On June 18, the Supreme Court gave relief to hundreds of thousands of immigrants who arrived as children in the US without documentation when it ruled against the Administration’s efforts to rescind the Deferred Action for Childhood Arrivals program (DACA).
In a 5-4 decision, the Court found that the Administration’s efforts to reverse the DACA program unlawful, upholding DACA’s protections for the approximately 649,000 immigrants who qualify for the program, also known as Dreamers.
Hundreds of thousands have built their lives through DACA
DACA was created in 2012 to protect people from deportation who arrived in the United States as minors but who do not hold citizenship status. The court’s decision means that not only will Dreamers be protected from deportation, but will also remain eligible for two-year work permit renewals.
DACA doesn’t currently offer a path to citizenship, although the House of Representatives passed a bill last year that would pave a way for that opportunity. The majority of the people who are enrolled in DACA are now adults who have lived, studied, and worked in the US for the majority of their life.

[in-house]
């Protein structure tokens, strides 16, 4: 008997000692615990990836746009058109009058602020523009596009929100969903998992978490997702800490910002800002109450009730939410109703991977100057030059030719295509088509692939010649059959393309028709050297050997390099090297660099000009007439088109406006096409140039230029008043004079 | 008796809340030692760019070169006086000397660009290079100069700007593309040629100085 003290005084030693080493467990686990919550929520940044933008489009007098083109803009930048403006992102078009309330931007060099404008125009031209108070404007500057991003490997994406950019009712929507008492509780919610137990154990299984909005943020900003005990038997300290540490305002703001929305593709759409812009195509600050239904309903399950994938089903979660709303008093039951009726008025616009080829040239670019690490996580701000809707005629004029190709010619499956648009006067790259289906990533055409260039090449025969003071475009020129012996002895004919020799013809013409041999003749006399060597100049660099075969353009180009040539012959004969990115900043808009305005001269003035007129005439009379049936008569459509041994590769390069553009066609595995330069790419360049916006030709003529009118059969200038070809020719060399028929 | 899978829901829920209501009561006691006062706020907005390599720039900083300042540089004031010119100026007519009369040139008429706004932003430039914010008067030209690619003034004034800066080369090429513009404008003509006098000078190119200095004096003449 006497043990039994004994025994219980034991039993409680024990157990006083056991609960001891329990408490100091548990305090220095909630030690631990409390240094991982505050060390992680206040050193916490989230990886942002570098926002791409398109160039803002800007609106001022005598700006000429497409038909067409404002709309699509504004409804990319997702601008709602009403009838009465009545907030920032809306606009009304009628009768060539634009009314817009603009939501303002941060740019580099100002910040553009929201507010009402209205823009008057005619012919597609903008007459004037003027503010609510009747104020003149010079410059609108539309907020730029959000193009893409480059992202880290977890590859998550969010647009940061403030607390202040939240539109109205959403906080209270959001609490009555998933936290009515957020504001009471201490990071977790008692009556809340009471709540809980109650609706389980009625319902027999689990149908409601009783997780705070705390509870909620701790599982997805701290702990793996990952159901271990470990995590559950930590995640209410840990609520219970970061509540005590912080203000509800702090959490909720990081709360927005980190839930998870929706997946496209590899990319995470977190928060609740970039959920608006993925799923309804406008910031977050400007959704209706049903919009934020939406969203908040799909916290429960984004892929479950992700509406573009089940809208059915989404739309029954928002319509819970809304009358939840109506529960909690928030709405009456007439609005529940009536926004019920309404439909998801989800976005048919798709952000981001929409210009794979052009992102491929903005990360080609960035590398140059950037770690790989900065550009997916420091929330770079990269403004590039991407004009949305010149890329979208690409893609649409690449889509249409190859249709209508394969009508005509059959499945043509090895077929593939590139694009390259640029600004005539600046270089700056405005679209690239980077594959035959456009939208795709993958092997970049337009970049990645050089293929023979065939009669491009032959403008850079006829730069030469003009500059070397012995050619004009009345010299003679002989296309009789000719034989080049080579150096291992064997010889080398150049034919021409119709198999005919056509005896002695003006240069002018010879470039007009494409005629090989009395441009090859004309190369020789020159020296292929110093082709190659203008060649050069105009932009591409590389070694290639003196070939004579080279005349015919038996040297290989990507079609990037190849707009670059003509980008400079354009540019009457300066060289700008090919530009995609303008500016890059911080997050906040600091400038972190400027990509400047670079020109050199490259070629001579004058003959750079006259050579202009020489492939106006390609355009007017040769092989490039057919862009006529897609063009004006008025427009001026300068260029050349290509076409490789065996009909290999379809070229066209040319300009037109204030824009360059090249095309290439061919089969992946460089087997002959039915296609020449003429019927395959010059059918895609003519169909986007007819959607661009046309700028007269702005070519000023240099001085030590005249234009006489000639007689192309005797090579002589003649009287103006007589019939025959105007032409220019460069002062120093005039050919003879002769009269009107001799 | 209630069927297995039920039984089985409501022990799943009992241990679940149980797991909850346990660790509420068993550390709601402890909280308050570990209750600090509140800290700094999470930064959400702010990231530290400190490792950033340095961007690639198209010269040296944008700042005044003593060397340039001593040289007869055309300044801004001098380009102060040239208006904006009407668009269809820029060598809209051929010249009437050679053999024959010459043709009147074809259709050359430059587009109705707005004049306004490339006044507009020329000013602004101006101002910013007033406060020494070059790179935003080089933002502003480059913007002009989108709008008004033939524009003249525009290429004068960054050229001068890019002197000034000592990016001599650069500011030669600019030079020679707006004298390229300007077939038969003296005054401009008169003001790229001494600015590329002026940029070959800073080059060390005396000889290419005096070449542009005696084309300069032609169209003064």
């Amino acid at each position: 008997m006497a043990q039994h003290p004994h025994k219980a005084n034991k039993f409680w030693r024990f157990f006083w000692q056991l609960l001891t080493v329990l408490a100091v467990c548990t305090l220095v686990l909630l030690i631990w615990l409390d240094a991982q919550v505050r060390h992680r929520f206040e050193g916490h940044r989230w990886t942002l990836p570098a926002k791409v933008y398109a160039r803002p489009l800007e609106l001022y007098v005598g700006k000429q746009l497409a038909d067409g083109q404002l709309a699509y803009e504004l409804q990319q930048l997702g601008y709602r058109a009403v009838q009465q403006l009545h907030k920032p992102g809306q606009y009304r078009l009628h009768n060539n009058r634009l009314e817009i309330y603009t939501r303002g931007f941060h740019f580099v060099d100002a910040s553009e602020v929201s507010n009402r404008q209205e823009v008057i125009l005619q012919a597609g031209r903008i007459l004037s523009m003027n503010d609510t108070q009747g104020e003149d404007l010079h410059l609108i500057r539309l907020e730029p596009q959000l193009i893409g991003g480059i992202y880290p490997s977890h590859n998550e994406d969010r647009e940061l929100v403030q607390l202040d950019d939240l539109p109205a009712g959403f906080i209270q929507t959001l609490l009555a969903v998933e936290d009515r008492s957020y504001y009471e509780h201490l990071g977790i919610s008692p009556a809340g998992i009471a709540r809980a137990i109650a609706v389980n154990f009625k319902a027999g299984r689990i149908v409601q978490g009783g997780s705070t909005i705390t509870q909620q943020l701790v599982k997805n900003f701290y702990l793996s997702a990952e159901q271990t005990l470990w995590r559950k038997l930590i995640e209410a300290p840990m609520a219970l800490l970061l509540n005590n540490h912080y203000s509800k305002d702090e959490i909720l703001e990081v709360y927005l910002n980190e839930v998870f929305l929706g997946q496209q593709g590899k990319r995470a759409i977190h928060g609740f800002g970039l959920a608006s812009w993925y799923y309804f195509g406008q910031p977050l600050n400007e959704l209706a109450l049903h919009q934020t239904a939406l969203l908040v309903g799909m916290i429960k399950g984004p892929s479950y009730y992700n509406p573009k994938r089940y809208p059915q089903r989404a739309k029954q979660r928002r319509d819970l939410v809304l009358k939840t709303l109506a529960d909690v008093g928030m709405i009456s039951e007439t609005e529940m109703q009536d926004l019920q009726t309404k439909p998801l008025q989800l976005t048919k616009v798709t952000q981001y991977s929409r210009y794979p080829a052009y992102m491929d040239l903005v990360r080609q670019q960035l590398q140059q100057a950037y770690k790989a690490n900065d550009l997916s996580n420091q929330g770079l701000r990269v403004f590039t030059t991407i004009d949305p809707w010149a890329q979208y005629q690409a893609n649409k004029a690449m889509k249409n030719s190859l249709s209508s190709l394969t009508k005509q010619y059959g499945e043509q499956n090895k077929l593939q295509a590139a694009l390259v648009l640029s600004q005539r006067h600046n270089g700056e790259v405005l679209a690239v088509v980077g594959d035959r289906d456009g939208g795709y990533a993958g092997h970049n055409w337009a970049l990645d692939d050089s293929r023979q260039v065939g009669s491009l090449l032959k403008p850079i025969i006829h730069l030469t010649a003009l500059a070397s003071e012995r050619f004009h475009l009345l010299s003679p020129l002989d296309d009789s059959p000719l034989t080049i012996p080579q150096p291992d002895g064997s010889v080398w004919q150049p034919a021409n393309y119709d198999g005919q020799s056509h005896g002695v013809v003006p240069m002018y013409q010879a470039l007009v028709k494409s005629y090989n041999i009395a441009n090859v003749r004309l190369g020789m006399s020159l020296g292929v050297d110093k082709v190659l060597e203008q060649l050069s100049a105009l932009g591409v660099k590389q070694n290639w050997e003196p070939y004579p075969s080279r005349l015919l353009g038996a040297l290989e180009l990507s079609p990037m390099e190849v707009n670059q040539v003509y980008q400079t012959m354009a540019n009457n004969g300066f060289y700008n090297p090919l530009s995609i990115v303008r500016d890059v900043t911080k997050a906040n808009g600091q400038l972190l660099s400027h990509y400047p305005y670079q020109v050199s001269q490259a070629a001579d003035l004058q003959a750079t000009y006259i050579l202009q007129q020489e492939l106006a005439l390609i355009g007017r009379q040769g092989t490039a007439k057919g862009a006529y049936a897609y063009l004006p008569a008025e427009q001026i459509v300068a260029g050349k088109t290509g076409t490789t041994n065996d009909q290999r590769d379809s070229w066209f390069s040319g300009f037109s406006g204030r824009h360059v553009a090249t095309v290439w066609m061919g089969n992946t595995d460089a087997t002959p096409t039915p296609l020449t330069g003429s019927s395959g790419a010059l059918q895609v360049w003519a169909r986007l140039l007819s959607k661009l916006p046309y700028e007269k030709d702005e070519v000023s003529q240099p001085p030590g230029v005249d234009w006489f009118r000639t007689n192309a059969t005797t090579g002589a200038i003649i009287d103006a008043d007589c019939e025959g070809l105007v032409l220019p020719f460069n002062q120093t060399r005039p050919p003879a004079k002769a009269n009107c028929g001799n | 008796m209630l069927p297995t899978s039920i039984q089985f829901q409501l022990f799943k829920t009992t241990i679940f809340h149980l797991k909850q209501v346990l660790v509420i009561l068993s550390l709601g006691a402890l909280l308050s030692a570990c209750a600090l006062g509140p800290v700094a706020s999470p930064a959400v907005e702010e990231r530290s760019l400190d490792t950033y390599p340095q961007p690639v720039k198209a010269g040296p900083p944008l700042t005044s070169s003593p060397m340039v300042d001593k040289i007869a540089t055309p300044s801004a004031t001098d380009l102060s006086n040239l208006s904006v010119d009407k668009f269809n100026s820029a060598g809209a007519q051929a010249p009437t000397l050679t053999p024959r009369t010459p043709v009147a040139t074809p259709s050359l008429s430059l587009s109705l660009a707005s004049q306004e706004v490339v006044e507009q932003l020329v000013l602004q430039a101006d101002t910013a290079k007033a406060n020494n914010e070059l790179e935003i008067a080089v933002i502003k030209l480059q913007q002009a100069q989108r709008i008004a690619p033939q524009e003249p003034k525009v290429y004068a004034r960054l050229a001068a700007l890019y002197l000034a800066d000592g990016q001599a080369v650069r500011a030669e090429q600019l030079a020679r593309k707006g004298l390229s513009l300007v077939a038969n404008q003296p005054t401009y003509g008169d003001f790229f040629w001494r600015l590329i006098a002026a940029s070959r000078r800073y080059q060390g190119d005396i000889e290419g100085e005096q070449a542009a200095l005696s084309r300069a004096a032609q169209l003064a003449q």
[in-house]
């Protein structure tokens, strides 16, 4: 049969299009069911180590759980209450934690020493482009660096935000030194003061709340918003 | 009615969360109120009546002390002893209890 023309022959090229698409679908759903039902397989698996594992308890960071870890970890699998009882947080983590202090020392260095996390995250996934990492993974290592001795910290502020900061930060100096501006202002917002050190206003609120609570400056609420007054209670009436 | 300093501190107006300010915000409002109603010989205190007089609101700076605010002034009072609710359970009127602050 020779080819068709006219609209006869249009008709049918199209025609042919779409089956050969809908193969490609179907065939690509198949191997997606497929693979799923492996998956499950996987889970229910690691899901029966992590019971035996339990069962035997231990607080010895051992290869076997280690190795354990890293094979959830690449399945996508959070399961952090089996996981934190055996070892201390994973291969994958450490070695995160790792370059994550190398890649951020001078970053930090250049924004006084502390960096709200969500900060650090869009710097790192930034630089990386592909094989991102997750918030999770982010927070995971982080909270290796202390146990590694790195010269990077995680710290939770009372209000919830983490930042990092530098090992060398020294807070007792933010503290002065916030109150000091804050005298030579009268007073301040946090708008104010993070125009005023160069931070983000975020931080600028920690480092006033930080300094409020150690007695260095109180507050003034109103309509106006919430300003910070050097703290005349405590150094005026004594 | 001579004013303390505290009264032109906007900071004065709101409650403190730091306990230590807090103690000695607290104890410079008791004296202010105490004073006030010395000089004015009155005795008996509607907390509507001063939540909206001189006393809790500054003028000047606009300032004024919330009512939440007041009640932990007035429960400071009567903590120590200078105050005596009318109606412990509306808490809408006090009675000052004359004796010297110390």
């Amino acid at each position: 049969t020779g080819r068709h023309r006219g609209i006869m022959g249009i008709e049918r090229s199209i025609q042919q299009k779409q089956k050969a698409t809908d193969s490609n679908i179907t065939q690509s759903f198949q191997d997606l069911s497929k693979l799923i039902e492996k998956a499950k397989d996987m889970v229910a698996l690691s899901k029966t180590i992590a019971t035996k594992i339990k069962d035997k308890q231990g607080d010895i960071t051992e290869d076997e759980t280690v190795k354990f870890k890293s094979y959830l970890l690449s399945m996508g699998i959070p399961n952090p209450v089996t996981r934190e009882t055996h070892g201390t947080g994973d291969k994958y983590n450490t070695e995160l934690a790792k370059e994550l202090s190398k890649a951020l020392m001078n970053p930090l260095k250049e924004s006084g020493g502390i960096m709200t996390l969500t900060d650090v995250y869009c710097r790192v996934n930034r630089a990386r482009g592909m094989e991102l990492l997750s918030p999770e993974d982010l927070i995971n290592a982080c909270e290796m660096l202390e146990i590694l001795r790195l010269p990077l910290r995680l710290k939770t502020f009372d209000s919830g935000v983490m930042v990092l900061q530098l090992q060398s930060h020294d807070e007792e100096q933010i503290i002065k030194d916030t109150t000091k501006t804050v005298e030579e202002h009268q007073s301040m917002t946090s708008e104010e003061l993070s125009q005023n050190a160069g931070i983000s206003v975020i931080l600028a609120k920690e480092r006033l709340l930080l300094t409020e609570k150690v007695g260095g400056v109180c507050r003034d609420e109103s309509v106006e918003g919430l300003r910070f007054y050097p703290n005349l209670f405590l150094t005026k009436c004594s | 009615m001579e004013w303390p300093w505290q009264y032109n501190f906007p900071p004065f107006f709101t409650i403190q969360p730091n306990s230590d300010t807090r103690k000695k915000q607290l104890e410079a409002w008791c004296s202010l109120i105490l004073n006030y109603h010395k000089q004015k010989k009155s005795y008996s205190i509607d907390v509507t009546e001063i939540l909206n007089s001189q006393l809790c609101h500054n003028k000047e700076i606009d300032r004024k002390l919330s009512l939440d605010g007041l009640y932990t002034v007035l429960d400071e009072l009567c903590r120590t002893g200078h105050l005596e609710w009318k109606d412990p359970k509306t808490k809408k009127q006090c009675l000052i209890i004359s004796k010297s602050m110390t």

For many DACA recipients, most of whom are Latino immigrants from Mexico and other regions of Latin America, it has been frightening to imagine the program abruptly ending and deportations beginning. Such an action would force them to leave the lives and communities they’ve known for decades to return to a country they’re unfamiliar with, or which offers fewer opportunities than the ones they’ve had access to in the US.
More challenges ahead
The current Administration has called decision to implement DACA “illegal,” claiming his predecessor overstepped his power. The Trump Administration has said it plans to challenge the ruling and intends to make another attempt to roll back DACA. For now, there is no clear indication of how the administration will accomplish that, and it’s likely not possible before the November 3 election.
For now, Dreamers can rest assured that they are legally protected from deportations and remain eligible for work permits. Our experienced attorneys can advocate for DACA recipients who face unlawful challenges to this protection.